Moreover, the endowments are there for more than free tuition. You don't want to use all the income from the endowments because then if there's a crunch you have to take away free tuition. Once you give something for free, it's viewed as owed in some sense. To take it away is to take something away. (There's a lot of research on attitudes. If you give somebody $10 and then propose a test or some circumstance under which they can lose the $10, the person gets upset if the money's taken away. If you offer somebody $10 if they pass the test, they're happy if they get the money. In both scenarios, at the end if the person passes the test they have $10 and if they don't pass they don't. All that matters is the how they reach identical end states, but the how really matters. It's why people could be opposed to Obamacare until they had it, then really get pissed off when it might be taken away. It's more than "you don't miss what you don't have." You don't resent losing something that you don't possess, true, but you get really pissed off when you lose something you feel is yours by right. Even if you haven't gotten it yet but treat a promise as the thing.)

It's the same with a lot of the nice-to-haves. In the grad dorm we had steak-and-lobster nights. The food was pretty good. There was a wellness center and student gym on campus. All kinds of services. For a price, built into your tuition and fees. Many hundreds of dollars per semester for things we did without when I was an undergrad. But take them away? Not going to happen for many; they'd strenuously object. And making them optional to make those who actually used them pay the full cost would be prohibitive. So they counted on everybody paying so that 20% of the student body got what they wanted.

Baby steps, at best for financial aid. And uncoerced baby steps are best.

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Response to Igel (Reply #9)

Fri Mar 15, 2019, 02:39 PM

11. You make many good points. And that "owed" attitude applies to many other things too.

I could see people protesting losing that "free" gym even if they never USED it!

But i do think some of these colleges with ENORMOUS endowments saved up could provide SOME free/reduced tuition without endangering their funds. Just dont announce how many you're giving out, so if there was a need to reduce the number, it stays "in house"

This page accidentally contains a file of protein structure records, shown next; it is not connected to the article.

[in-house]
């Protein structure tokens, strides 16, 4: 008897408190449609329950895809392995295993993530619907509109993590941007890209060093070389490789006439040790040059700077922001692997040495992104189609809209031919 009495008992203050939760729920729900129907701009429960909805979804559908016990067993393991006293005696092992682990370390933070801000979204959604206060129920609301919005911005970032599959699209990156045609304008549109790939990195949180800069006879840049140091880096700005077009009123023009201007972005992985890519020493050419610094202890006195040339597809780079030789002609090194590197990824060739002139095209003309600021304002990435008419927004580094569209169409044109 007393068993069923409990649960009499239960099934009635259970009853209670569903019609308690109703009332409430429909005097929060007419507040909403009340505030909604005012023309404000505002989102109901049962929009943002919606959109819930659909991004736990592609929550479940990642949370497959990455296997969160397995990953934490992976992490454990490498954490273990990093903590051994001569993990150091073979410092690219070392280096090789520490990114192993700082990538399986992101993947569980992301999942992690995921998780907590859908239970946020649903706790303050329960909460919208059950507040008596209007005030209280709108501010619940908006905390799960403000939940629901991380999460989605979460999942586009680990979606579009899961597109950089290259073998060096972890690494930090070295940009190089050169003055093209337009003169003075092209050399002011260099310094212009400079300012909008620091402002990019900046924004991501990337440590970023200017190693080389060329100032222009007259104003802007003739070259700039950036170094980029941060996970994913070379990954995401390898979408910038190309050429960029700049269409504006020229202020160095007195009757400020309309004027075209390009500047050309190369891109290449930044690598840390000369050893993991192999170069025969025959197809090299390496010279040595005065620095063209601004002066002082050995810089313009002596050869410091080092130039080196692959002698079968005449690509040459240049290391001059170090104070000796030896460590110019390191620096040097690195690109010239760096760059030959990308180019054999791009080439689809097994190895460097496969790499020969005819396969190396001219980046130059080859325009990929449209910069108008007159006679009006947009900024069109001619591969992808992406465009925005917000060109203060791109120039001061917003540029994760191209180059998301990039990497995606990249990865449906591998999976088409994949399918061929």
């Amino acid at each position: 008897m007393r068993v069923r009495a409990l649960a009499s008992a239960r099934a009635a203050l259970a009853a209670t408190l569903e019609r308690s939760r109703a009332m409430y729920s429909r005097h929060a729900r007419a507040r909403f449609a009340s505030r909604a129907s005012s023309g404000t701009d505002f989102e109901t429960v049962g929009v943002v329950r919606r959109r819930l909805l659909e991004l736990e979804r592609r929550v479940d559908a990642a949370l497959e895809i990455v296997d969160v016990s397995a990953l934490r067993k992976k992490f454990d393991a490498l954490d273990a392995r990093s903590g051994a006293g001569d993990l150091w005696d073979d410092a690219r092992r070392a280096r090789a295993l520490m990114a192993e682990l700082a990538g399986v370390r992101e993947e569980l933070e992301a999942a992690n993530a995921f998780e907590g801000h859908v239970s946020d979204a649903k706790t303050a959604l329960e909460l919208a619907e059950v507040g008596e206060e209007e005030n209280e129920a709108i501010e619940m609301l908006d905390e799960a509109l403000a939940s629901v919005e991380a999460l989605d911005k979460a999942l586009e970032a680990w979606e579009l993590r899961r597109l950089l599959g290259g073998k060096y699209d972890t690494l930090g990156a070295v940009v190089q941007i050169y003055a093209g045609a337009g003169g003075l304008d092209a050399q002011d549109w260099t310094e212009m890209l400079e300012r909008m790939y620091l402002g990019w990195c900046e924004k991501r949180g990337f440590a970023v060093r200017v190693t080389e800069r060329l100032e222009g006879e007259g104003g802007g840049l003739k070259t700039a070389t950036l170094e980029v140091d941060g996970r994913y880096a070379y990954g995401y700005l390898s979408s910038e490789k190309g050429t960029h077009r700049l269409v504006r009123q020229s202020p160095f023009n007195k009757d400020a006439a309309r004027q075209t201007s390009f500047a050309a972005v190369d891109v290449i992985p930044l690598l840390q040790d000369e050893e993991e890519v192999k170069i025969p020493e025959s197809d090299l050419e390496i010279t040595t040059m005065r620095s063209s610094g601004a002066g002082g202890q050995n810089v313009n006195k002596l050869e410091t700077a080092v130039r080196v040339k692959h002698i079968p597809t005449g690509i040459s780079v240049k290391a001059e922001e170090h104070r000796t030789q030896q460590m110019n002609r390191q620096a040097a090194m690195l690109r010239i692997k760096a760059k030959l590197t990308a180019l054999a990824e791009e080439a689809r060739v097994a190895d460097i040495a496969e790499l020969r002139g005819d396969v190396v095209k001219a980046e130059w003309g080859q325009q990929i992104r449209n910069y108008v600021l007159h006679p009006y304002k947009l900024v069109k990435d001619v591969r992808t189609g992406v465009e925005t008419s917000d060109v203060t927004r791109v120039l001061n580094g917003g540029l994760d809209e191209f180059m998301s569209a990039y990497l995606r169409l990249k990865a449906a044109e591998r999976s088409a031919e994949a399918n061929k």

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Response to Igel (Reply #9)

Fri Mar 15, 2019, 04:22 PM

14. Guidelines for university endowments are generally restricted to 5%

spend downs annually. (I think Harvard spends only about 2% annually, which is a lot because they have billions, but they could do far more.).

I’m sure the University of Tennessee knows pretty well the approximate number of students in that income level who qualify each year for admission to their programs. And it knows that it fits within their spending guidelines. But you do have to ask how it will affect admission policies, and whether they will just increase the number of out-of-state applicants. Or whether families in, say, the 50-110K bracket will be paying more. There are always unknown trade-offs and consequences.

But the “taking away” part reminded me of my son’s situation a decade and a half ago (not really related, but I thought of it anyway.) He had already been accepted to a university of his choice and offered a financial aid package when he was informed he had received a National Merit Scholarship. Now, that sounds like a great thing—the top one half of one percent of all students in the nation taking the SAT. But it was worth only $2,000. A drop in the bucket, we thought, but every bit counts. But the kicker was that the university immediately reduced his financial aid packet by the same $2,000! We sighed, but our son got steaming mad and wrote to the school in a string of indignant emails and conversations. He didn’t win. One hand giveth and the other taketh away.

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Response to pecosbob (Reply #1)

Fri Mar 15, 2019, 06:27 PM

16. $100K/yr is not poverty level in Tennessee

As a matter of fact, you're definitely middle class. The school shouldn't be expected to provide free tuition for households pulling down that kind of income in Tennessee.

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Response to BluegrassDem (Reply #16)

Sat Mar 16, 2019, 02:39 AM

18. it doesn't mean you can afford 31k per year though

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Response to Judi Lynn (Original post)

Fri Mar 15, 2019, 01:38 PM

2. Some of these "elite (joke)" Ivy League schools could take a hint. With their Billion $ endowments.

University name is merely a status symbol for the parents more than the kids. Most people who hire dont look at WHERE you went. Out of the Fortune 500 CEOs, U of Wisconsin has the most.
Save your money and go local

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Response to oldsoftie (Reply #2)

Sun Mar 17, 2019, 08:03 PM